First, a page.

The Xml Csv Reader provides several properties for specifying whether the file contains column names or not, and if not what XML element names to use instead and whether to return the columns as XML elements or attributes and so on. Xml Node Reader returns an Xml Reader interface over an Xml Node tree.The Xml Csv Reader implements the Xml Reader interface so you can use it to load an Xml Document and/or Data Sets or perform other kinds of pipelined XML processing. The Xml Node Writer does the complement to this, namely, it builds an Xml Node tree as a response to calls to the Xml Writer interface. NET Framework's set of classes and associated tools for manipulating XML data can be woven together to form an impressive array of options for constructing XML processing solutions. NET back in February 2002, people have been busily building various extensions and tools on top of these frameworks.NET Frameworks provide a powerful set of classes for manipulating XML data. Most of these tools are available for download from The following example, loads the HTML from into an Xml Document and queries it using XPath expression for the headlines and then prints out the URL's found in those headlines. Select Nodes(query)) Talking about legacy data, not only is HTML a common source of potential XML, but files (other wise known as tab delimited files) are also very common.The Xml Csv Reader provides support for reading files and returning the data as XML.Infer Schema option on the Read Xml method, however, the XSD Inference tool is smarter and supports a lot more of XSD, and is not limited to just producing "relational" schemas for the Data Set class to consume.In fact, it is likely it will produce schemas that the Data Set class cannot consume.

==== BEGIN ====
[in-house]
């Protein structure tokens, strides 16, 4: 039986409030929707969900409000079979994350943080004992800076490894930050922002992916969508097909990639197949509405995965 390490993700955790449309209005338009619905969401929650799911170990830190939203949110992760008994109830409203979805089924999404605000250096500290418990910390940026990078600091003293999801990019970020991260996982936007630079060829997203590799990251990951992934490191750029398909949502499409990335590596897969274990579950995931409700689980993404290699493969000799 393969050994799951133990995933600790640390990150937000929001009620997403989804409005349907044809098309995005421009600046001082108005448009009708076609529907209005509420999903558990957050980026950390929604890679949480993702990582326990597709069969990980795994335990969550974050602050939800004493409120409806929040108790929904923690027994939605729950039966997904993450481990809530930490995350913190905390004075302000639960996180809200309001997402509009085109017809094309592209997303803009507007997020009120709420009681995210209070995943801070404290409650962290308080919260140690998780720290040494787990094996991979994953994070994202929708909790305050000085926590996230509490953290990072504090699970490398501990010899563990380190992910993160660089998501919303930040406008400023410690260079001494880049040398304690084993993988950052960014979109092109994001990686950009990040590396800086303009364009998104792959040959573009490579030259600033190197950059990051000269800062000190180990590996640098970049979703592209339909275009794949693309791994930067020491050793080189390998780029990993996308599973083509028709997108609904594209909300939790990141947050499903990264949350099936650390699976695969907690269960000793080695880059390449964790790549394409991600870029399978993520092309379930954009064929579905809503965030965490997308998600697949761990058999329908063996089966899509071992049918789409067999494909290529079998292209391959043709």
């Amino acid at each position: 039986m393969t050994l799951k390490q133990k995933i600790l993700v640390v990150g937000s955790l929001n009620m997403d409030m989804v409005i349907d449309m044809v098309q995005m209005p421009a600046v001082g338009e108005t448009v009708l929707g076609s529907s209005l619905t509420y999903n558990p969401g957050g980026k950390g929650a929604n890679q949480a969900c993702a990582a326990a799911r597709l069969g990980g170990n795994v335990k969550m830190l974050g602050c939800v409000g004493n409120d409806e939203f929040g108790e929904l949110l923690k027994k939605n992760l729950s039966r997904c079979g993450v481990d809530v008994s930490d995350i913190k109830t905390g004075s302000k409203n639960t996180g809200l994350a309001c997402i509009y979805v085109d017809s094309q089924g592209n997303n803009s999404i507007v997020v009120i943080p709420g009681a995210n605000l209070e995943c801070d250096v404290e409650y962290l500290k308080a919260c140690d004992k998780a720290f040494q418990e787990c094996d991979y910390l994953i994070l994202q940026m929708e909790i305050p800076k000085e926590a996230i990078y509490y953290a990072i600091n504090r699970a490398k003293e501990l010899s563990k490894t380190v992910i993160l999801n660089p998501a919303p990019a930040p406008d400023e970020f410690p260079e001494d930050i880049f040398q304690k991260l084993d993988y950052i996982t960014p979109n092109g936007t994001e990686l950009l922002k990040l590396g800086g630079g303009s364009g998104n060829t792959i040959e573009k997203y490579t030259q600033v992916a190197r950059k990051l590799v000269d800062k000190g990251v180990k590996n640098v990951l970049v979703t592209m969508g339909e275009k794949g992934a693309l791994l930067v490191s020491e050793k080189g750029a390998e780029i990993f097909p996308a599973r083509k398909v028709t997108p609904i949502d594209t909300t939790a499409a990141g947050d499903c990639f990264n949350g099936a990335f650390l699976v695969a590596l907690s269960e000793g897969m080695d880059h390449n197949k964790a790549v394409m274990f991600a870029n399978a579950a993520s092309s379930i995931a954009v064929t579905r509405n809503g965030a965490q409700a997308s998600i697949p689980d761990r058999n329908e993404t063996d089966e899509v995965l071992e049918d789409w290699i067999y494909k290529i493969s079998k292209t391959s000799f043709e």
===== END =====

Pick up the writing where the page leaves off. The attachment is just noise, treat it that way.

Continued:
It now produces a report including a tally of each type of element found in the document.This is handy when someone has a class that can write to an Xml Writer, but does not provide an Xml Reader pull model interface. You'll probably find the command line executable version of this algorithm very handy.A perfect example of such a class is the Xml Serializer. Talking about pretty printing, one thing that is not so easy with the Xml Text Writer is formatting attributes so they appear on separate lines because the Xml Text Writer does not provide this option.The following example uses the Xml Node Writer to write object data into an Xml Document. Fortunately there is an Xml Attribute Formatter, which is built into the ppxml command line tool, that provides this functionality.The following code shows how to set this up: Notice that this approach to loading an Xml Document from a serialized object graph is far more efficient that writing the XML to a String Writer then parsing the XML via an Xml Text Reader. The Xml Attribute Formatter is implemented by subclassing Xml Text Writer and overriding the.